Tieffenthaler also wrote that Hindus worshipped a square box raised 5 inches above the ground, which was said to be called the “Bedi, i.e., the cradle.” “The reason for this is that once upon a time, here was a house where Beschan [Vishnu] was born in the form of Ram.” He recorded that Rama’s birthday was celebrated every year, with a big gathering of people, which was “so famous in the entire India.”
If Muslims are entitled to an Islamic atmosphere in Mecca, and if Christians are entitled to a Christian atmosphere in the Vatican, why is it wrong for the Hindus to expect a Hindu atmosphere in Ayodhya?”
Early historical surveys
In 1767, Jesuit priest Joseph Tieffenthaler recorded Hindus worshiping and celebrating Ramanavami at the site of the mosque. In 1788, Tieffenthaler’s French works were published in Paris, the first to suggest that the Babri Mosque was on the birthplace of Rama, saying that “Emperor Aurangzeb got demolished the fortress called Ramkot, and erected on the same place a Mahometan temple with three cuppolas” reclaimed by Hindus through numerous wars after death of Aurangzeb in 1707 A.D like they earlier fortified it during Jahangir’s rule as Ramkot.
In 1858, the Muazzin of the Babri Mosque said in a petition to the British government that the courtyard had been used by Hindus for hundreds of years.The British recognized the religious and political tension between the Muslims and Hindus. An early census, taken in 1869, found the Hindu people to comprise 66.4 percent of the total population in Ayodhya, and a little over 60 percent in nearby Faizabad. The British contended that the Ayodhya area was primarily Hindu, not in regards to this census, but to the chief spiritual significance for the birthplace of Rama.
The 1986 Allahabad High Court ordered the opening of the main gate and restored the site in full to the Hindus. Hindu groups later requested modifications to the Babri Mosque, and drew up plans for a new grand Temple with Government permissions;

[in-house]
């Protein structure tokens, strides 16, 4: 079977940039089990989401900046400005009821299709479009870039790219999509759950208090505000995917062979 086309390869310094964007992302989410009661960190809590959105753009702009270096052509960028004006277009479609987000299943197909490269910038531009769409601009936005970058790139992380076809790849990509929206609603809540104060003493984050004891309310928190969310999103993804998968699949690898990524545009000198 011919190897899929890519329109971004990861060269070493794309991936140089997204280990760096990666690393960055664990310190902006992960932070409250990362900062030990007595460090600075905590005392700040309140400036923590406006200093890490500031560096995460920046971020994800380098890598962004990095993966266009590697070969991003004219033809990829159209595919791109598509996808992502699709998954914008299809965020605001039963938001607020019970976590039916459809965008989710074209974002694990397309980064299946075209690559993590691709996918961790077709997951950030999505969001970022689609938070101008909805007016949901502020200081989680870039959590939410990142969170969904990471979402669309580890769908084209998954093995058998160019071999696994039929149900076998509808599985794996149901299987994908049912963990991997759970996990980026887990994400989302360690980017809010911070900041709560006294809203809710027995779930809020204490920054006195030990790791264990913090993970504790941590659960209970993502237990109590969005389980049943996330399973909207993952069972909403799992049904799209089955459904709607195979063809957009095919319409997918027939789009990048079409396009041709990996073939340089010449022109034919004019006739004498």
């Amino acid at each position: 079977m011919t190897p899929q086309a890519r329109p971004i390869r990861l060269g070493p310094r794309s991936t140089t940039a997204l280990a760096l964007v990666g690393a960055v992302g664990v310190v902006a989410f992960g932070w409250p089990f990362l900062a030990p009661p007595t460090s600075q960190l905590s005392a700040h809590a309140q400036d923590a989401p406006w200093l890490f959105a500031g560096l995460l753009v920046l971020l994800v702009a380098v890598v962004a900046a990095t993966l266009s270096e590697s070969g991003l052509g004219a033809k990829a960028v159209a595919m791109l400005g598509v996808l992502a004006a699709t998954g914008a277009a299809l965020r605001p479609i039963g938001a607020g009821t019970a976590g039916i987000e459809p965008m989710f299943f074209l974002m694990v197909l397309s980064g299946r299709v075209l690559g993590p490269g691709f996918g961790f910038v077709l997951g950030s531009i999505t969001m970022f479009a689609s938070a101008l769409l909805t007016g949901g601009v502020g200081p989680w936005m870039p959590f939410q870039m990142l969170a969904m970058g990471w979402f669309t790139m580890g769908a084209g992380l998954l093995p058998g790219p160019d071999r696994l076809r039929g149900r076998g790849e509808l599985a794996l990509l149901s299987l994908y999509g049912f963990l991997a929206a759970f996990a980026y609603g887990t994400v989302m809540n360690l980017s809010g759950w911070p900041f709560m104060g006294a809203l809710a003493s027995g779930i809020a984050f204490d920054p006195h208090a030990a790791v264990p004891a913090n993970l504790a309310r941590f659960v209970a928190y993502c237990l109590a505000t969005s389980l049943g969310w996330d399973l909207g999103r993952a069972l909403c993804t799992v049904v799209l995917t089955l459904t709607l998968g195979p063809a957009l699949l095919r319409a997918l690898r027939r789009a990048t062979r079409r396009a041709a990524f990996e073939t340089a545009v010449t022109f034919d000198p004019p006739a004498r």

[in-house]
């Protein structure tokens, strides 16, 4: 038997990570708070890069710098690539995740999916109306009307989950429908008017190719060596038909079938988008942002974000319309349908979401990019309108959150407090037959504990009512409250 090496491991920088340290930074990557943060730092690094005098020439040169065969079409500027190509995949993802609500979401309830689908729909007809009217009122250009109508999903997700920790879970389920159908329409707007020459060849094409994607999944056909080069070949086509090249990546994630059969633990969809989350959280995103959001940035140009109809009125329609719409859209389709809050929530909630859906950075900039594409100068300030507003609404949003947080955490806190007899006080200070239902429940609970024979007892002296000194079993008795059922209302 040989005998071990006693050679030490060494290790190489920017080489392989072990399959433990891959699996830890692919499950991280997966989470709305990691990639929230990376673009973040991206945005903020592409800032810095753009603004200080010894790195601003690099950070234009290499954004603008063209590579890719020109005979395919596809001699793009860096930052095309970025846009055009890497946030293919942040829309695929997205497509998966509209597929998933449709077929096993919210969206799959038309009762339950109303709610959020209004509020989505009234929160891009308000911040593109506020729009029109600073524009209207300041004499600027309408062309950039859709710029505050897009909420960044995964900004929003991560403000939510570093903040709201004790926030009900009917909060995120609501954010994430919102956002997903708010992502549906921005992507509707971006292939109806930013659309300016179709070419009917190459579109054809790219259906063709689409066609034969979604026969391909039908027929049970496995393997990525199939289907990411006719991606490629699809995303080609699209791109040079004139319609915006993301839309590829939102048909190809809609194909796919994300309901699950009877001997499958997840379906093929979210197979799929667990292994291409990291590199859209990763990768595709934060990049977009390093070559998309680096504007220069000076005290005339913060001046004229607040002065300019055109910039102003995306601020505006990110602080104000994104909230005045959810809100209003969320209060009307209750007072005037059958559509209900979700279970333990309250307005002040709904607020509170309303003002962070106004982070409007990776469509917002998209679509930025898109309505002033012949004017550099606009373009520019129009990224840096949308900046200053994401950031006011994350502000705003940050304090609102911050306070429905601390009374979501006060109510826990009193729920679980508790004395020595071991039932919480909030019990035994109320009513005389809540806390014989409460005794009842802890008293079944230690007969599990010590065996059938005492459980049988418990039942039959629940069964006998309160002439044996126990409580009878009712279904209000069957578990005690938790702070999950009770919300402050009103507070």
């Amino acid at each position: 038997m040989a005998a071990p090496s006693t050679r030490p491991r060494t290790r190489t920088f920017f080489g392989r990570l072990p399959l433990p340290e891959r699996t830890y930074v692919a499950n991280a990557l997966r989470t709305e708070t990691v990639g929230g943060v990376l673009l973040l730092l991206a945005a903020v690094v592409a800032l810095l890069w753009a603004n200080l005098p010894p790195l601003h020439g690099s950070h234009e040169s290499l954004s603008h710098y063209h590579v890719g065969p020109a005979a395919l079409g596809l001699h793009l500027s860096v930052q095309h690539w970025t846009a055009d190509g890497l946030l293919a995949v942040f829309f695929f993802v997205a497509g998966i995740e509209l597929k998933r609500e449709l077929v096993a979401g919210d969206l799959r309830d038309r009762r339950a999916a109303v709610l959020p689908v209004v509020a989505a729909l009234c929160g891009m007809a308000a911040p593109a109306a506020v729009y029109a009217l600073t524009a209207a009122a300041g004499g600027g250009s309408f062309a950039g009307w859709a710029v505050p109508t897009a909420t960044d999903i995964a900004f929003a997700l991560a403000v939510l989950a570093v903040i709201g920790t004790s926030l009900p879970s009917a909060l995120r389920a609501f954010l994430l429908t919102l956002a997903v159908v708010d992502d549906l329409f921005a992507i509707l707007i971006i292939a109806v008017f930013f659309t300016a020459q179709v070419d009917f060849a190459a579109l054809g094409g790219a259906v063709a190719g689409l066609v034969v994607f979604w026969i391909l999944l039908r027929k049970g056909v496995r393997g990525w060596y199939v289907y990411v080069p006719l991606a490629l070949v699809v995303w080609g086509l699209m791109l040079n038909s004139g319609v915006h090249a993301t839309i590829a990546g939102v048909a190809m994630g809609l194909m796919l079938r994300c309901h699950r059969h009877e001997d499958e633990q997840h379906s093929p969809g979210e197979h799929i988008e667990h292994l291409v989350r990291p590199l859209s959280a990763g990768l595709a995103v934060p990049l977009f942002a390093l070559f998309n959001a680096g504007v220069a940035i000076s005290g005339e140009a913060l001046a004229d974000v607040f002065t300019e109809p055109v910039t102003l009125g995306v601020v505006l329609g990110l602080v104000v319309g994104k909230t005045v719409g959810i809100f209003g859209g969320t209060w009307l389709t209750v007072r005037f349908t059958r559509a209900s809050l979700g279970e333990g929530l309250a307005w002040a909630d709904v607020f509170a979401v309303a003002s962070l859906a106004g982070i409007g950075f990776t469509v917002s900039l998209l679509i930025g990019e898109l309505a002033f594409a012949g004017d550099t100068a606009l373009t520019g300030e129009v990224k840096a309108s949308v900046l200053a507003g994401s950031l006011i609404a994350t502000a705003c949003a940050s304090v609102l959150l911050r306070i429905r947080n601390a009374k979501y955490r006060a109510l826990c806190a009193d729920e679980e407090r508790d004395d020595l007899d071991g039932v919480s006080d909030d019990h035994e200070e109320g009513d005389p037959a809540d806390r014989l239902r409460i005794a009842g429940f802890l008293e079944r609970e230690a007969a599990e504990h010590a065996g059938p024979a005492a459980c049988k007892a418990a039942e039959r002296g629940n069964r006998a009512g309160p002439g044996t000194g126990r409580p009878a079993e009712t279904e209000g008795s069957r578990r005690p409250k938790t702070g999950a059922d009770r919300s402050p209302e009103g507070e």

Archaeological excavations by the Archaeological Survey of India (ASI) in 1970, 1992 and 2003 in and around the disputed site have clearly found the evidence indicating that a large Hindu complex existed on the site. In 2003, by the order of an Indian Court, The Archaeological Survey of India was asked to conduct a more indepth study and an excavation to ascertain the type of structure that was beneath the rubble indicated definite proof of a temple under the mosque. However, it could not be ascertained if it was a Rama temple as remnant had more resemblance to a Shiva temple. In the words of ASI researchers, they discovered “distinctive features associated with… temples of north India”.
In 2003, The court ordered a survey to find out whether a temple to Lord Ram existed on the site. In August, the survey presented evidence of a temple under the mosque. Muslim groups disputed the findings.
ASI (Archeological Survey of India) has done 5 surveys in total on that disputed site from the year 1862–63 to 2003.
Out of these 5 surveys, 4 clearly stated the association of Ayodhya with the traditions of Rama and asserted that the present-day Ayodhya was the Ayodhya of the Ramayana years.
The last ASI survey report also said there is sufficient proof of existence of a massive and monumental structure having a minimum dimension of 50×30 metres in north-south and east-west directions respectively just below the disputed structure.
The report concluded that it was over the top of this construction during the early 16th century that the disputed structure was constructed directly resting over it.
Also Radar search done by Canadian geophysicist Claude Robillard in the year 2003 stated as :
Three inscriptions were found after the demolishion in 1992. Most prominent was Vishnu Hari inscription.
I am attaching the meaning of this inscription here:
Also, Pillar bases were first discovered by the ASI’s former director-general, BB Lal, in 1975.
In the Babri Mosque were at least fourteen stone pillars that have been dated to the early 11th century and more pillars were found during excavations buried in the ground near the mosque.
I wonder if any Mughal existed in India in 11th century?